Monday, 16 May 2011

The Risk of being Just in Time


Most executives don’t realise that optimisation can make companies vulnerable to changes in their environment. They have been taught that efficiency and maximising shareholder value don’t tolerate redundancy. For that reason many manufacturers practice a Just in Time (JIT) stock keeping philosophy for raw materials. Since for most manufacturing operations over 70% of the cost is associated with purchasing of goods and services, keeping stock levels low seems a sensible thing to do. In JIT the focus is on controlling the stock levels of the sourced materials, since finished goods and internal sub-assemblies are within the control of the manufacturer. Unfortunately this is also where the highest risk in the supply chain resides; disruptions in the supply of raw material can cause missed customer shipments or worse shut your customer down.

Buying and shipping of supplies has changed in the past two decades. The locations, at which components are produced, are spread around the world, with technology and low costs as its driving forces. This causes supply chains to become longer and far more complex than in the past, making it hard to asses the risks. An example of such a risk is the bullwhip effect. When supply chains get longer, lead times increase, which in turn amplifies demand fluctuations leading to increased stock levels. Most manufacturing companies have deep knowledge of their primary suppliers; the risks however reside further down the supply chain, at the supplier’s supplier. An example from the electronics industry is the production of silicon wafers, the raw material used to make computer chips which in turn are used in smart phones or tablets. 60% of the world supply in silicon wafers comes from two Japanese companies one of which is the Shin-Etsu Chemical Company. Its main wafer plant in Shirakawa was damaged by the recent earthquake in Japan. Chip makers like Intel, Samsung and Toshiba depend on these wafers for their production of microchips. Typically, they keep stock levels for 4 to 6 weeks of production. So if their supply falls short, Apple and other smart phone/tablet producers might be impacted, just as a tablet war is about to start.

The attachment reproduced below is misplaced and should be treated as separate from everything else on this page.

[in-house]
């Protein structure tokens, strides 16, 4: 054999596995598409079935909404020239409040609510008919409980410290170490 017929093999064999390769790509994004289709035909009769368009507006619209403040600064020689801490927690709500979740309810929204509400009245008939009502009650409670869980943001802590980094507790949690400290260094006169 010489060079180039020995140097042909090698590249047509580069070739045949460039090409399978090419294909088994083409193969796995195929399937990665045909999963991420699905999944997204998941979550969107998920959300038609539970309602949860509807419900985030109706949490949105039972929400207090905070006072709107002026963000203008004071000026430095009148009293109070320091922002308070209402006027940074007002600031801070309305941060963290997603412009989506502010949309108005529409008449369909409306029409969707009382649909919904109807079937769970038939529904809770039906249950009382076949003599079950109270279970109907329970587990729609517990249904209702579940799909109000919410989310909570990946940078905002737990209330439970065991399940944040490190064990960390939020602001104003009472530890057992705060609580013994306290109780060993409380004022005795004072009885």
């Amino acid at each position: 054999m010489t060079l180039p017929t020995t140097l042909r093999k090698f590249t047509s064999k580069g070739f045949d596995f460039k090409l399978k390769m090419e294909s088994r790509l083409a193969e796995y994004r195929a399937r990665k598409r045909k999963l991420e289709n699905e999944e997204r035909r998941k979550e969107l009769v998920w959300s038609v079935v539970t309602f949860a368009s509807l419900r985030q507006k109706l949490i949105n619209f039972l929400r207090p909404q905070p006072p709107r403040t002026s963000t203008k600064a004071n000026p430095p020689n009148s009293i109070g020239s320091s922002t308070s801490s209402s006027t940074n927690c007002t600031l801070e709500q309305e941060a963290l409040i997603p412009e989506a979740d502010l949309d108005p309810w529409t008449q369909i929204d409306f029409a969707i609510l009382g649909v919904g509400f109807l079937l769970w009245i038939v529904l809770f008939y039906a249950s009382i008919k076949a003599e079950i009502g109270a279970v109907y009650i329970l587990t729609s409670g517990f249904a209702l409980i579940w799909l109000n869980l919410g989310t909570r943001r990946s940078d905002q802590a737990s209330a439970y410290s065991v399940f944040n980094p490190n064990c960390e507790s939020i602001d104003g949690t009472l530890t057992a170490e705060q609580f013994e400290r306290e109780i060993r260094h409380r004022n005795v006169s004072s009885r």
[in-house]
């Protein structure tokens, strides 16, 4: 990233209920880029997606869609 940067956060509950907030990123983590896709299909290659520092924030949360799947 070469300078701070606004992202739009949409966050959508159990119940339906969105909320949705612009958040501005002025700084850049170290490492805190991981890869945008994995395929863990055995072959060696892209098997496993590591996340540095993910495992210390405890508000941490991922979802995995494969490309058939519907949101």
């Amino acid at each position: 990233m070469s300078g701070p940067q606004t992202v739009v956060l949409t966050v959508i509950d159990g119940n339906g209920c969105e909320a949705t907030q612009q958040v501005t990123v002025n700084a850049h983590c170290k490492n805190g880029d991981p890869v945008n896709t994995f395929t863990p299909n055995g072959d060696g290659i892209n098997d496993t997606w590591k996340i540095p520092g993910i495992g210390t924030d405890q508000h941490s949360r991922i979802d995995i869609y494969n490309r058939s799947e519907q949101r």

There are many more examples like the silicon wafer example, which can cause shareholder value to degrade when practicing a JIT philosophy. An empirical analysis of share price performance shows that firms facing a disruption in the supply chain experienced share price returns that were 30-40% lower than the industry and general market benchmarks. Showing that being prepared and therefore tolerating some redundancies is a better strategy that will at least preserve shareholder value. But which supplies of raw material to keep in stock and at what level? Not a question that can be solved easy.


First step in making that decision is to understand the dynamics of the supply chain. Since disruptions may have impact not only locally but globally a holistic and system wide approach is required to analyse the risks involved. A structured approach for describing and analysing supply chains therefore is needed to help unravel the supply chain complexity. From personal experience, I find that combining the SCOR method of the Supply Chain Council (SCC) with Operations Research is a good way to achieve that. SCOR is a framework and a methodology that allows companies to create high-level descriptions for supply chain systems. Combined with the power of the mathematical models and optimisation techniques from Operations Research you end up with an understandable and manageable models that can be used to create insights and put fact to beliefs. Second step is to identify the appropriate metrics to measure the supply chain reliability, responsiveness or agility, which allows you to measure supply chain risks and asses and mitigate the risks by evaluating different policies, like which stock levels to keep and where to keep them. In a third step, using techniques like Monte Carlo simulation, stock keeping policies can be evaluated. Last but not least, the model can be used to optimise (not minimise!) the stock levels, while minimising supply chain risks. As a result the best stock keeping locations and levels can be identified.

So, a stock keeping strategy should be a result from a thorough analysis of the full supply chain, focussing on the robustness of the complete chain, taking the risk of disruptions in supply into account. Following what’s common (like JIT) can have high impact on the performance of the supply chain, and destroy instead of create shareholder value. Adding OR to SCOR will enable you to asses risk in a standardized and fact based way, leading to informed choices on which risks should be mitigated and how to mitigate them. This allows you to make a fact based decision on which raw materials to keep on a Just-In-Time or Just-in-Case stock level.
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